Hillman, Gordon family share a special bond
Former MLB reliever Tom Gordon has given the Indians' second-round pick guidance and a home
CLEVELAND -- Tom Gordon could not believe his eyes. The skinny kid out in right field had just heaved a baseball from deep in the outfield to home plate on a fly. The former Major League pitcher happened to be at the diamond while coaching his travel ball team.
Gordon began asking around about the kid, who was all of 11 years old, but had a rifle for an arm. He found out his name was Juan Hillman and the local high school was already eyeing the boy as its future quarterback. On that day seven years ago, neither Gordon nor Hillman could have predicted how their lives would become connected.
"Without Mr. Gordon and the support of his family," Hillman said on Tuesday, "I don't know where I'd be today."
On Monday night, the 18-year-old Hillman -- now a promising left-handed pitching prospect -- was standing next to Gordon at an Orlando-area restaurant. They were surrounded by family members, friends and many others from their community, who all came out to support Hillman in anticipation of the early rounds of the 2015 MLB Draft.
Hillman heard his name called with the 59th overall pick in the Draft's second round, when the Indians made the lefty their third selection. There were cheers and hugs, and it was a moment Hillman will never forget. The same can be said for the 47-year-old Gordon, who became Hillman's legal guardian nearly four years ago and welcomed the kid with the electric arm into his home.
As much as Gordon undoubtedly changed Hillman's life, the prospect also had an impact on the pro.
"That was a special moment for me," Gordon said. "He's just one of the family members now. He's done a wonderful job and he's a tremendous kid. We love him very, very much and we're excited for him, that he gets this opportunity. We're grateful for him and his family, to see this come about for them."
During his senior year at Olympia High School, Hillman went a perfect 10-0 with a 1.44 ERA in 12 outings. The 6-foot-2, 180-pound lefty piled up 80 strikeouts and issued 12 walks in 62 innings of work. Olympia High is the same school attended by Gordon's son Nick Gordon, who was a first-round pick by the Twins in the '14 Draft. Nick is the half-brother of Marlins second baseman Dee Gordon.
Nick and Dee immediately welcomed Hillman into their home, treating him as a little brother and mentoring him about life, baseball and giving back to the community. Watching the boys become close over the years was special for "Flash" Gordon.
"You love it," said the elder Gordon. "You see them accepting him and accepting him into their household. They've kind of given him that feel of comfort, that feel of, 'Hey, you're one of us. Of course, we'll do what we can to help you.' It's been gratifying for all of us. Of course, when you bring kids in your home, you want them to feel comfortable and not feel like they're an outcast in any way. For Juan, he never felt that."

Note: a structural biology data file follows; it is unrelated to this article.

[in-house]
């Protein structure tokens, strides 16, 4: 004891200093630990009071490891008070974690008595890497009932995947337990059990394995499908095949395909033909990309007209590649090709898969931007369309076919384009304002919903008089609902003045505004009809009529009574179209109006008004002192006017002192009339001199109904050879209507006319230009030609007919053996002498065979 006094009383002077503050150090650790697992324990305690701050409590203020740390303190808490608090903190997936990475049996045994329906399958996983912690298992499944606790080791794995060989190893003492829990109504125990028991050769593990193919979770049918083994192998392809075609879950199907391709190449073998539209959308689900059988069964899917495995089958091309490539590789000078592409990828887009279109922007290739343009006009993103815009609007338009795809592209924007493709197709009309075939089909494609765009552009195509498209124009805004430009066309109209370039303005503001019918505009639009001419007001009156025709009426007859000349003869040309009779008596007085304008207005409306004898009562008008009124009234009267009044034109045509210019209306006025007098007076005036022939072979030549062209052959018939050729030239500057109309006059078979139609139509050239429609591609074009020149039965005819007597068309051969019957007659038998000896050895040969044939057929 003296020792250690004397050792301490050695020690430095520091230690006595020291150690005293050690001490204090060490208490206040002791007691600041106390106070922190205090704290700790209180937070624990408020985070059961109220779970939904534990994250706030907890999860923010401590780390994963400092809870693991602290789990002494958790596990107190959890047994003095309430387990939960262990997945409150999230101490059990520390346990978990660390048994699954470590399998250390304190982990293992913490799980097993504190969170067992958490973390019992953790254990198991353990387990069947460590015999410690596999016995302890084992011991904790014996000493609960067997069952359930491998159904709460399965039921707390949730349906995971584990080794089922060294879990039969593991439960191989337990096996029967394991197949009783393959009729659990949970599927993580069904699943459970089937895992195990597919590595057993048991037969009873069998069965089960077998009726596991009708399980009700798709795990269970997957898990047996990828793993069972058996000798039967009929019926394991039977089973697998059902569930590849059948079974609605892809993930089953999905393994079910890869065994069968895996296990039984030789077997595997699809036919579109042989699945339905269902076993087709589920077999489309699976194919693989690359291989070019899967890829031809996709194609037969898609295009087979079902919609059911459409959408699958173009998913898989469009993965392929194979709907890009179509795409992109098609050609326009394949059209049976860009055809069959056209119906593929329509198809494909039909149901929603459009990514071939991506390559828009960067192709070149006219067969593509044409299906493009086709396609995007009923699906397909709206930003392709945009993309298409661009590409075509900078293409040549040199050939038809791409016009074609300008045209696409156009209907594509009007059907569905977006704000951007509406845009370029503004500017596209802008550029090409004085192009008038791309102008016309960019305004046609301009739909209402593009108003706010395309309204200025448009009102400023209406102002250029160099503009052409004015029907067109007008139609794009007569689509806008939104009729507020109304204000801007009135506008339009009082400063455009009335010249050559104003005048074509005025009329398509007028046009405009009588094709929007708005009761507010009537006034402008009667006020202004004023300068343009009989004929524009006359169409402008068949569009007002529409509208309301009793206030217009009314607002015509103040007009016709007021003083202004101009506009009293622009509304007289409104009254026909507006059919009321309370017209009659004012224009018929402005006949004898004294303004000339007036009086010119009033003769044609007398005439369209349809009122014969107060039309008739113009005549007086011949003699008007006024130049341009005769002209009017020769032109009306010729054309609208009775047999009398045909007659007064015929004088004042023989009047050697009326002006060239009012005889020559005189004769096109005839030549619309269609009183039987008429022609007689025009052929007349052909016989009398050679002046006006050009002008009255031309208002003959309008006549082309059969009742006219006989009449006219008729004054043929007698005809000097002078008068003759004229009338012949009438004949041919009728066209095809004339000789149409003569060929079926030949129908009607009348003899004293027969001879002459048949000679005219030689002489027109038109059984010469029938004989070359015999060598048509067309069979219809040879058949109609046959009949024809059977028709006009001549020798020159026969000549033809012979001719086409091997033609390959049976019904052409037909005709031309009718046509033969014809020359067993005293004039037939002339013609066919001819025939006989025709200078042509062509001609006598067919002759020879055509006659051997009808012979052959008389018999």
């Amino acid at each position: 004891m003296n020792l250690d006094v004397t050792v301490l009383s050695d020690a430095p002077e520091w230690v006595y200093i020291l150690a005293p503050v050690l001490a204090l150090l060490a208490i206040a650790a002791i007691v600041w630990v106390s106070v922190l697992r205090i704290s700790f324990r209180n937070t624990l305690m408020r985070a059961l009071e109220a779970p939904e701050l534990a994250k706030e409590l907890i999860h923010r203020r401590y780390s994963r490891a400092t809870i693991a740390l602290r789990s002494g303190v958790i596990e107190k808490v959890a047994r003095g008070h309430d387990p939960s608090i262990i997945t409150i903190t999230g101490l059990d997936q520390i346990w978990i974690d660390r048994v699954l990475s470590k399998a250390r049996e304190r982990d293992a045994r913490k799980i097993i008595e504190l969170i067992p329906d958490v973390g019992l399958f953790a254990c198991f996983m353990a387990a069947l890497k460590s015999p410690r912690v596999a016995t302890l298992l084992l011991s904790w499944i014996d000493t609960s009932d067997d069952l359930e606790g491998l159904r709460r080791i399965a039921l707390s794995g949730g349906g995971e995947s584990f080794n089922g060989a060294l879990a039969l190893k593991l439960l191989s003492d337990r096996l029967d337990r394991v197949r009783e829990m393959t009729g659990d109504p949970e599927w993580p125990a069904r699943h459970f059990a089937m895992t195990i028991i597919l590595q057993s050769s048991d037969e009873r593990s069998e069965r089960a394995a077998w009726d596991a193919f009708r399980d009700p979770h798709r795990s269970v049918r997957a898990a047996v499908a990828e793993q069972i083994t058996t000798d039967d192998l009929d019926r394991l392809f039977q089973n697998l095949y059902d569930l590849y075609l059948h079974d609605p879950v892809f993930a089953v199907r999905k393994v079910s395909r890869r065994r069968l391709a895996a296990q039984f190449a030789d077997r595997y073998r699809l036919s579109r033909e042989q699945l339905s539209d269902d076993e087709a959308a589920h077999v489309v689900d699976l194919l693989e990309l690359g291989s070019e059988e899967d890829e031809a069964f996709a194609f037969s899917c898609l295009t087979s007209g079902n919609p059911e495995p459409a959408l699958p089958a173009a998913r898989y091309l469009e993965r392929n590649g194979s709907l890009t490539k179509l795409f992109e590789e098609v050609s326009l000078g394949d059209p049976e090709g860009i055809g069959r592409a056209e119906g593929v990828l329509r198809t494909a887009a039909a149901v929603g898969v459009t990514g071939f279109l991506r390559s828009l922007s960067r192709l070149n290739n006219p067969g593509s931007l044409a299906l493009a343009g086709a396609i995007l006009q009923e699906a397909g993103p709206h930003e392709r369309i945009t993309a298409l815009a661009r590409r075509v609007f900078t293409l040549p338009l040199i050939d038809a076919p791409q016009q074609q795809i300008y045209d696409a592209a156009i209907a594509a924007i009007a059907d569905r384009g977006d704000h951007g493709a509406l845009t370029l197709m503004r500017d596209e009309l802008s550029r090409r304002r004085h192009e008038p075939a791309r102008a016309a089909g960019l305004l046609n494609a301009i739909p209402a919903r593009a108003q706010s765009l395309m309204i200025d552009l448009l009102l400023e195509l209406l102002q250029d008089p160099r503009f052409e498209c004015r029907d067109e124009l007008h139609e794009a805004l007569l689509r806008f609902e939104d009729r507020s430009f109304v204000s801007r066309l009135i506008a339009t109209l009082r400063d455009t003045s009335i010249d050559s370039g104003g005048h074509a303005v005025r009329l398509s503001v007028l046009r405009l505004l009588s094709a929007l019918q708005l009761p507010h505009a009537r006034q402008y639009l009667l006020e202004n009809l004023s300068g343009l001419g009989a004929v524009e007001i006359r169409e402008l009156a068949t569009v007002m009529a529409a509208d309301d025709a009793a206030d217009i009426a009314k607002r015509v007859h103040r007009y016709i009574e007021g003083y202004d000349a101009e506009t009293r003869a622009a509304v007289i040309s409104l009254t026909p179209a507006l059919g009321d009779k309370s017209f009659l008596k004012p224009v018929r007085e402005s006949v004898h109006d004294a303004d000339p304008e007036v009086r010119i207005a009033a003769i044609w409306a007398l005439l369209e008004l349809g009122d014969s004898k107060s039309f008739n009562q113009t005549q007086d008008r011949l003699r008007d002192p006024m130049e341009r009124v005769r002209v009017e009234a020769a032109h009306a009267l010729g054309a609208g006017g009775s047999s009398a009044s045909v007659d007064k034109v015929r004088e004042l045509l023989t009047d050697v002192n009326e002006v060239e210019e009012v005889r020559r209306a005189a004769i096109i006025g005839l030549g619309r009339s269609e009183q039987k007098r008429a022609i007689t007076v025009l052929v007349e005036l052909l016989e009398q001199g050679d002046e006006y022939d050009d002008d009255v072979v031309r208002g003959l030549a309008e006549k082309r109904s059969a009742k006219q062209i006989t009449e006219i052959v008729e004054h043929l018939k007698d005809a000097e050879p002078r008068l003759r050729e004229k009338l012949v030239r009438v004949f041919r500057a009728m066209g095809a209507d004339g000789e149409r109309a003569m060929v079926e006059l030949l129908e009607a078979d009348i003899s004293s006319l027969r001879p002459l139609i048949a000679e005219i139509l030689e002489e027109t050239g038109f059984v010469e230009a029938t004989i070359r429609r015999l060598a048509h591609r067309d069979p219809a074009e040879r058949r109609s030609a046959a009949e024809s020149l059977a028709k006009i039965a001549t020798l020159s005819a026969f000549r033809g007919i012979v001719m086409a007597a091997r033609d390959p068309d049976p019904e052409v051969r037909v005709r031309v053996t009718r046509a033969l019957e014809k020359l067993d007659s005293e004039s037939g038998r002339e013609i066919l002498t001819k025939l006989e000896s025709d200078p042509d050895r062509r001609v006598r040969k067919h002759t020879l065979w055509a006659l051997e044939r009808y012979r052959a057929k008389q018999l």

Hillman was raised in a single-parent home and his mother's attention was divided between taking care of him and his blossoming athletic career, and being there for her other children. As Gordon got to know Juan and his family more over the years, he wanted to do anything he could to help ease the burden, culminating in becoming Hillman's guardian.
Beyond that, Gordon -- a former reliever with 21 seasons of Major League experience -- also served as Hillman's travel team coach. He also helped the young pitcher gain exposure through showcase events around the country.
"With the Draft coming up, he pretty much put me out there," Hillman said. "When my mom couldn't take me, they'd take me and they'd let me know, 'You need to be here. You need to be there. They're calling for you.' They kept me on the right path and had a great impact on my life."
Nick chatted with Hillman on FaceTime shortly before the Indians drafted the pitcher, and Dee reached out as soon as he could from Toronto, where the Marlins are playing the Blue Jays.
"It's amazing, man," Dee said. "Juan works hard. He works with my dad pretty much every day on throwing, so to see him go so high [in the Draft] is amazing. I texted him when I could from the hotel to congratulate him. It's just exciting. His family's excited. We're excited. The sky's the limit for him."
Beyond his abilities on a mound -- Hillman sits around 89-92 mph with his fastball and also features a curveball and changeup -- the Indians were impressed with the left-hander's character. Much of that comes from overcoming adversity and having the Gordon family as a great resource along the way.
"We spent a lot of time with Juan," said Brad Grant, the Indians' director of amateur scouting. "One of the things that stood out was obviously his relationship with Tom -- with Flash -- but also his relationship with Nick and with Dee, what he's learned from them and how they've been mentors to him.
"We feel that's really helped in his progression to this point and look forward to having it be part of his progression moving forward."
An unbelievable throw from the outfield so many years ago sparked a partnership that led to Monday night's special moment for Tom Gordon and Hillman.
The young pitcher's own family was there to share in the celebration, too.
"It was really, really sweet and special for him," Gordon said. "His whole family was there, so that was a positive. It was a plus for all of us, to be there at the same time, to come together."